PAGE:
- Practice What You Teach: Keeping Teaching Real through the Evolution of Your Personal Practice
- It's All in the Hips, Or Is It?
- Day or Night? Body and Mind Considerations for Scheduling Your Yoga Practice
- This Yoga Love Affair (Part Two): Making it Last a Lifetime
- This Yoga Love Affair: A Collage of Views on How to Keep Your Yoga Practice Sustainable Over One Year
- To Be Thankful Without Grasping and Real Without Apologizing
- When Burnout Knocks: The Struggle of Keeping Teaching Healthy, Honest, and Vibrant
- Living Yoga Off The Mat
- Tuning Up Mind and Body: How Yoga and Sound Therapy Work in Harmony
- Making It to the Mat: What Yoga Teachers Need to Know About the Most Difficult Part of the Practice
Yoga is for Everyone
Yoga is for Everyone
As yoga instructors, it's important to know how to take a class full of students through the various poses. You need to know how to lead them, how to spot poor postures and correct them with kindness and support. A good yoga instructor will know how to embody the spiritual and physical practice of yoga, and communicate that practice effectively. However, it's not all about boat poses and meditation sessions: the best yoga instructors will know how to make everyone feel welcomed in their class.
It seems obvious, but it can be difficult to realize just how intimidating yoga can be for new students. As an instructor, your passion for yoga is great enough that you've decided to make it your career; the advantages and wonders of yoga are a no-brainer. But for some, the thought of unrolling a mat is enough to send them running off in the other direction. There are several reasons for why some people are unhappy with yoga, and their opinion often stems from a bad first impression. Some of these factors may not be the teacher's direct fault; however, every instructor should watch for a few common issues that may crop up in their class. With some diligence and compassion, you might even win over a few yoga haters!
It's Not a Competition
Yoga is supposed to be about the individual's own journey. The physical movements promote a spiritual and emotional journey, and the meditative practice allows a student to contemplate their own inner life. Nonetheless, North America is a very competitive culture, and the need to win is tough to leave at the door of the yoga studio. Even students with the best of intentions can end up worrying that they have to “win” the yoga class; they have to perform the poses better than everyone else, stretch their split just a little bit further, and prove that they're the most experienced at yoga. In beginner classes, this sort of atmosphere can be intimidating enough that some students will never return. Even worse, straining your body past its comfort point can cause serious injury. As an instructor, emphasizing that everyone can go at their own pace is very important; encourage newcomers and remind visibly straining students not to push themselves.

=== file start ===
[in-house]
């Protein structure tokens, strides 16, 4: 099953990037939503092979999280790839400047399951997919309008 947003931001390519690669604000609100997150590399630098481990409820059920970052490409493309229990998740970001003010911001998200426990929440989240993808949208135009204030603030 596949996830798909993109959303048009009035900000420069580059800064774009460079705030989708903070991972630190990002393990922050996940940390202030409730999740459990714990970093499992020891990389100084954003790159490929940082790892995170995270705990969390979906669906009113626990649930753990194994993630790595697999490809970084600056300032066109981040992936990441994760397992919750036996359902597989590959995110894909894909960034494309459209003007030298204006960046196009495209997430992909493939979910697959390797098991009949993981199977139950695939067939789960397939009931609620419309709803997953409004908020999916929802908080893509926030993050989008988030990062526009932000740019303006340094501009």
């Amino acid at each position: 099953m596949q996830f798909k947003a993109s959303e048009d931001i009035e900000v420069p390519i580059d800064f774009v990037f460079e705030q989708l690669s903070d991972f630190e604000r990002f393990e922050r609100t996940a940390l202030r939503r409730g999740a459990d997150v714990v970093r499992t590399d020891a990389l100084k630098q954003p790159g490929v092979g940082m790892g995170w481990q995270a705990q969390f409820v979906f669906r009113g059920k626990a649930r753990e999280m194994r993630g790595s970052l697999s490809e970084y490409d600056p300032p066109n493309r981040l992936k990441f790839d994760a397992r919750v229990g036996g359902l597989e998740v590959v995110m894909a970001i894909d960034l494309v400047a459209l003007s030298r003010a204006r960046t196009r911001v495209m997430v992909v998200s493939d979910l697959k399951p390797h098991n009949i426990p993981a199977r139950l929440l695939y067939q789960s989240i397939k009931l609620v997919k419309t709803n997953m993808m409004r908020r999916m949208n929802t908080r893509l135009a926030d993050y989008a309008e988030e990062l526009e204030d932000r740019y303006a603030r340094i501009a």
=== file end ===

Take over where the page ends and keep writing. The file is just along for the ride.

Make Beginner Classes For Beginners
Yoga is everywhere nowadays. Comfortable yoga pants are regularly worn in casual situations, and there are niche classes for everyone from expectant mothers to people with depression. However, yoga still comes with a learning curve: not only does a beginner not know how to do the basic poses, but they also need to learn the Sanskrit names of each pose, the breathing and meditative techniques, and whatever chants may be part of your practice. Don't assume that people have any prior knowledge; it can help prevent any shy beginners from feeling behind the curve. A beginner's class should be just that: for beginners, who have had little to no experience in yoga.
Correct With Compassion
Teaching yoga isn't just about instructing a group on the Sun Salutation; you need to follow your students' progress, and occasionally correct their stance. This isn't about nitpicking; an uneven foot or awkwardly twisted knee can lead to sprains, pulls, and muscle tears. It might be easy to call out to a student who is wobbling out of their Half-Moon Pose, but for them it can be utterly humiliating. It's tough to balance your attention between leading the class and giving individual support, but learning how to walk that fine line will make you a much better teacher. Never physically push students into the proper position; demonstrate the desired correction and use verbal instructions, which will keep everyone safe. With a few considerations, your yoga class can truly become a positive life-changing force in someone's life.